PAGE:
It’s no secret that Facebook is one of the most visited sites on the Internet. In fact, according to the Alexa rankings, which measure website traffic, facebook.com is ranked second after only Google.com. With this much exposure, and the emanated revenue that comes from this kind of traffic, it has become important for the world’s largest and most successful social network to scout out and eliminate possible competitors, many times before those companies even consider themselves potential competitors.

Facebook is obviously not the only major corporation to take on this strategy, but the staggering amount of money they’ve spent over a relatively short amount of time makes it more noteworthy than, say, a major gasoline manufacturer that strategically merges with companies that focus on supplying the masses with green energy. Facebook is only ten years old, after all. In all Facebook has spent over $22 billion acquiring companies over eight years. Here are five major acquisitions they’ve made (in chronological order).

  1. Snaptu (March 20, 2011) – $70 million – Snaptu was an Israeli-based mobile application platform designed for development and use on mobile phones. Originally known as Mobilica, Snaptu developed mobile solutions for other major social networking sites such as LinkedIn and Twitter before their merger with Facebook. The company was absorbed into Facebook shortly after the acquisition.
  2. Instagram (April 9, 2012) – $1 billion – Instagram started in San Francisco in 2010, and launched in October of the same year. Just over a year later, Facebook was putting together a package that made the 13 employees that Instagram employed at the time $100 million, and the CEO Kevin Systrom around $400 million. This acquisition left Instagram’s future in Facebook’s hands, but left the photo-sharing site to operate as a stand-alone company. It was the first time that Facebook had decided to commit to grow a business they had acquired independently. The merger led to enhanced integration between Facebook and Instagram. With over 100 million active users, Instagram continues to be a popular interface in which to send and share photos.
  3. Face.com (June 18, 2012) – $100 million – First established in Tel Aviv in 2009, Face.com was designed as facial recognition software for photos on the Internet. Before the merger, they had made two products for Facebook, Photo Finder and Photo Tagger, that allowed users to more succinctly integrate their friends into their Facebook lives by giving them the ability to tag people. By acquiring Face.com, Facebook has absorbed the team behind these programs and allows them to build new, more dynamic facial recognition software to integrate into the Facebook offering.
  4. WhatsApp (February 9, 2014) – $19 billion – In what is the largest application acquisition in the history of the Internet, Facebook bought the communications company, WhatsApp for $19,000,000,000. WhatsApp is a cross-platform application that allows people to message the world over for $1 year. Users can send text, images, video, audio, and location to users over the Internet and has over 450 million active users throughout the world, and it will continue to be run as a stand-alone application. With this knowledge people still wonder why facebook would buy a messaging program when they have one integrated with their service? That is an excellent question, and many theories have come about, from the expansion into emerging markets to the photo-messaging capabilities, to protecting their market share. When asked about the acquisition, Facebook said, “to make the world more open and connected.” Whatever the reason was, it is, by far, the largest investment Facebook has ever made.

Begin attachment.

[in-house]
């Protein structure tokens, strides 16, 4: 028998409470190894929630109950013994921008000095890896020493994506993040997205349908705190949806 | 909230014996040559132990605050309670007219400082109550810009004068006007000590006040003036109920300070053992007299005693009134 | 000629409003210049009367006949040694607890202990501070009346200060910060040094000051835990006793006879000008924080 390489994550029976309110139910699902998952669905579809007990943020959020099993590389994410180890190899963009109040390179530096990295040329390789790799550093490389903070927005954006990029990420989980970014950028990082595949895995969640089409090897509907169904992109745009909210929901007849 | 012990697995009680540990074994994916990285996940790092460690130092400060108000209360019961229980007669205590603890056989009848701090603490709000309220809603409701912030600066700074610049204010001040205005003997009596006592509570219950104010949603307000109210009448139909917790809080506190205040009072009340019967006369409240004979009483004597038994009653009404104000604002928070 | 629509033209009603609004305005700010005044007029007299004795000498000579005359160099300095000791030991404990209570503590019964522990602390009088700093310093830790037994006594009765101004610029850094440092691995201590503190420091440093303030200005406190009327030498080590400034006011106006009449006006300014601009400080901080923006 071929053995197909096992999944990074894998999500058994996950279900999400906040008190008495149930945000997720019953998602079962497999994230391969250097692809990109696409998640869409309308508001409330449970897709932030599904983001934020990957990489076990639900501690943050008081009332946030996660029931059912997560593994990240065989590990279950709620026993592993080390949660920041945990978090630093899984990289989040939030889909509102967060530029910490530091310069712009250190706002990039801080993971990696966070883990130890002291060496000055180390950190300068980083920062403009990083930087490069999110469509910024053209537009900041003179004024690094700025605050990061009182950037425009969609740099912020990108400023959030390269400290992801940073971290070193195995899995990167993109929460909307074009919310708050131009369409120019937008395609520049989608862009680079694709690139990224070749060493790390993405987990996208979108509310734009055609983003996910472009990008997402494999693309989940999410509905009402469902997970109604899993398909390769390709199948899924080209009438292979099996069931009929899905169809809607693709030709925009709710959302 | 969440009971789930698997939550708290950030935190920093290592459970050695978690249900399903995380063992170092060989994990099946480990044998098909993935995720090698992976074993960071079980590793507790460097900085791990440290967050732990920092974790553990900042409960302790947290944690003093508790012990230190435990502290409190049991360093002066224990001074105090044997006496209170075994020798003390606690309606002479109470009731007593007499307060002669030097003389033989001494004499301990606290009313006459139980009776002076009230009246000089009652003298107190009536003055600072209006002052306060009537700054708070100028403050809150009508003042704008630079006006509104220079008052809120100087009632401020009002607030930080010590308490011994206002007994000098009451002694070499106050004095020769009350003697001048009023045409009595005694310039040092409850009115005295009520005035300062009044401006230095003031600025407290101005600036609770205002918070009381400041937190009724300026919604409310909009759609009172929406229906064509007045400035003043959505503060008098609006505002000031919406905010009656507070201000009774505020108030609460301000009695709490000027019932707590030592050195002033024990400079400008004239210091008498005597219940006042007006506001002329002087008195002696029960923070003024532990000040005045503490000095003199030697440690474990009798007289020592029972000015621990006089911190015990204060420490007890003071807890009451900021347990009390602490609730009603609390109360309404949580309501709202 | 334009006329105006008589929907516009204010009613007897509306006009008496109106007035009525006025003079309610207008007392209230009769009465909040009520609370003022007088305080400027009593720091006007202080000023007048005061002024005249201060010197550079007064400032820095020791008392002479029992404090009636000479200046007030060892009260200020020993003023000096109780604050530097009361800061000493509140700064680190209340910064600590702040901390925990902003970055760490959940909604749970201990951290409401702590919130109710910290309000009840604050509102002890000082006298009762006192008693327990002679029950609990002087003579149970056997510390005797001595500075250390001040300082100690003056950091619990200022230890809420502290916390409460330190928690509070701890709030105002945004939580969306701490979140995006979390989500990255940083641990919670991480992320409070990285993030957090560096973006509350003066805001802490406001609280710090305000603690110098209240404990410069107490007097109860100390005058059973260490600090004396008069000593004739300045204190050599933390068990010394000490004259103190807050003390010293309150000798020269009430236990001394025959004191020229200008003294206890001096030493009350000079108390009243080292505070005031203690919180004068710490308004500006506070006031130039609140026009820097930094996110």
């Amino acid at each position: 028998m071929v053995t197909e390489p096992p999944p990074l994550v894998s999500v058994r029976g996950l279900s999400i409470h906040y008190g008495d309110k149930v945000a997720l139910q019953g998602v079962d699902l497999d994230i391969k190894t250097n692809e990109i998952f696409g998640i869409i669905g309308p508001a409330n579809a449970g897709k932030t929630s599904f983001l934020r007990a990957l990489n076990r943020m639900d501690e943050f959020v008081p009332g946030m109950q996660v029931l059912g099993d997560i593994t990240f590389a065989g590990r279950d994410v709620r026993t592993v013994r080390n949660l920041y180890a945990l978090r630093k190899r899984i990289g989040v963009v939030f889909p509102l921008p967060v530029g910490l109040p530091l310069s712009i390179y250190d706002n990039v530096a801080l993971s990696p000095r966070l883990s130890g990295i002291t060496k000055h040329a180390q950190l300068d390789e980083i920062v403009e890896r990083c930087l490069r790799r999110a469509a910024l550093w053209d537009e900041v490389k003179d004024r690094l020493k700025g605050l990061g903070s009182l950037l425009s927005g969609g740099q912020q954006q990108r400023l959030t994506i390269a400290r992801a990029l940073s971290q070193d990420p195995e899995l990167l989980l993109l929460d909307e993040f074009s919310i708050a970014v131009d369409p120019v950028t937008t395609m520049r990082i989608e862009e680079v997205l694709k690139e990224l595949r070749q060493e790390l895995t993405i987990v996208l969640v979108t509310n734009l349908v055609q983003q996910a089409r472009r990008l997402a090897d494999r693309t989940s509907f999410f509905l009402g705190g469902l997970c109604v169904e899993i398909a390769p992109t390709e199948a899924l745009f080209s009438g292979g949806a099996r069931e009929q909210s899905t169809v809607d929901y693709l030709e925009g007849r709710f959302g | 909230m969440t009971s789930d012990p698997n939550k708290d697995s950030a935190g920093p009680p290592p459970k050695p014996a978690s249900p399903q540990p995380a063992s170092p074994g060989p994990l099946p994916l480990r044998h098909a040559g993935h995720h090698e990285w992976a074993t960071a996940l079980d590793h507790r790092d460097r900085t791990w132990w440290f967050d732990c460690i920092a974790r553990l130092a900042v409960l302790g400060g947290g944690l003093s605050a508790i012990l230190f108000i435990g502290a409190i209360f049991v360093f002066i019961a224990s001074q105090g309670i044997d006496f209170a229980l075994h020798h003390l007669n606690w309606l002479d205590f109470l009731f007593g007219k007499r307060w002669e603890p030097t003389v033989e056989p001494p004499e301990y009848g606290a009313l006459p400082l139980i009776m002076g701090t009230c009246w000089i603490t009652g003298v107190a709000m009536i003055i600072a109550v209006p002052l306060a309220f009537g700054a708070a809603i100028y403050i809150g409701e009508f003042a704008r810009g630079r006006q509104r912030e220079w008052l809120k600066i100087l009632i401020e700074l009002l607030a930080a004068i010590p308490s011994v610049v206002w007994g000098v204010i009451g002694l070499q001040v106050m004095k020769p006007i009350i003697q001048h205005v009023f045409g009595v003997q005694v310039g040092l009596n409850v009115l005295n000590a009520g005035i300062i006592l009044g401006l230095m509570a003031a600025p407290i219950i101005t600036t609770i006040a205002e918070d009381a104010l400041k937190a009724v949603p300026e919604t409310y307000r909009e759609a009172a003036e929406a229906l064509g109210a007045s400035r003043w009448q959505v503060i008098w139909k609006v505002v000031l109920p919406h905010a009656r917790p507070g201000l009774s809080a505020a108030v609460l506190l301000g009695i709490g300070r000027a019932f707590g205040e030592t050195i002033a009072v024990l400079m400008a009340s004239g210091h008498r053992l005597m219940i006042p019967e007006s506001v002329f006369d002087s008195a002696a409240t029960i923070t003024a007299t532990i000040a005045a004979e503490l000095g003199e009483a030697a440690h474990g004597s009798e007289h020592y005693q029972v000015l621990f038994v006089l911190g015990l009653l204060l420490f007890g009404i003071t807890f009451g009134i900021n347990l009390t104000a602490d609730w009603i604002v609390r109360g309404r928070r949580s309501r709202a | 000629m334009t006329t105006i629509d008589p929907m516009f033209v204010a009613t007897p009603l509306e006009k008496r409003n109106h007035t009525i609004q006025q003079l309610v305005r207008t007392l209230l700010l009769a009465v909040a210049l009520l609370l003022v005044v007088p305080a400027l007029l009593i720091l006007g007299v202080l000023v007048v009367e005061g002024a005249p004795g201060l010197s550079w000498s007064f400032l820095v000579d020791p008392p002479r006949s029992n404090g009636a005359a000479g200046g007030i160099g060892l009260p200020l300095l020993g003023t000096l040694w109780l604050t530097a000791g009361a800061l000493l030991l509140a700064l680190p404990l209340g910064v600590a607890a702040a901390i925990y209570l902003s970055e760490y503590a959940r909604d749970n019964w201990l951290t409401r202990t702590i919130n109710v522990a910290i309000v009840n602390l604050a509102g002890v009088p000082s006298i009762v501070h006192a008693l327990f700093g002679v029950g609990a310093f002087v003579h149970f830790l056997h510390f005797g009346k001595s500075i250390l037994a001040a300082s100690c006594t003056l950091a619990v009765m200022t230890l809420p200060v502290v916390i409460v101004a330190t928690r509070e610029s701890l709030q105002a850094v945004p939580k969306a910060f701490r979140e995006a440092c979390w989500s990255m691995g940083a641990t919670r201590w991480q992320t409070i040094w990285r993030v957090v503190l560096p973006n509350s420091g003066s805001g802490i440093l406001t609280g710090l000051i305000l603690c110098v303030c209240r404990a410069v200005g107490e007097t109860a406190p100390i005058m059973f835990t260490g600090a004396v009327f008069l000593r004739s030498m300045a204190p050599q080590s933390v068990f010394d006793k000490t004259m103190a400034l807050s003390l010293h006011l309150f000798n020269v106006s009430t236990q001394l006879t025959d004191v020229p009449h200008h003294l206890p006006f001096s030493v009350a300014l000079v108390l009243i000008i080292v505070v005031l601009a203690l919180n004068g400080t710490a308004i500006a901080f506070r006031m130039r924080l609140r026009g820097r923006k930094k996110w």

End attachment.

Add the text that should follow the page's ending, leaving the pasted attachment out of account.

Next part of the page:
5. Oculus VR (March 24, 2014) – $2 billion – The virtual reality technology company, Oculus VR, which is located in Irvine, California, producers of the prototype VR headset, Oculus Rift, was purchased by Facebook for $2 billion. As with the WhatsApp purchase, many technology and finance pundits have wondered why Facebook has begun investing in technologies in which their core service would seemingly have no correlation. After all, a head-mounted virtual reality interface isn’t a pragmatic way to view some kid douse her grandmother for the ALS ice-bucket challenge.

The reason for Facebook’s interest in acquiring these seemingly impractical companies is simply put: diversification. Facebook is wildly popular now, but if the fates of AOL Instant Messenger and MySpace are any indication, even the most popular Internet service today can fall out of favor quickly. By covering their bases, they are making a company that isn’t just delivering social media; it has become a player in innovative technologies going forward.

You may already use Facebook for your business, and if you don’t, you should. After all, a good majority of your potential customers are members. Beyond Facebook, you should consider putting together a comprehensive social media strategy for your company. The integration of social media will extend your reach and provide your organization with a forum where you can present information that can get people back to your company website and start your sales funnel.

Do you think that the utilization of social media is a game changer for small businesses? Leave your thoughts in the comments.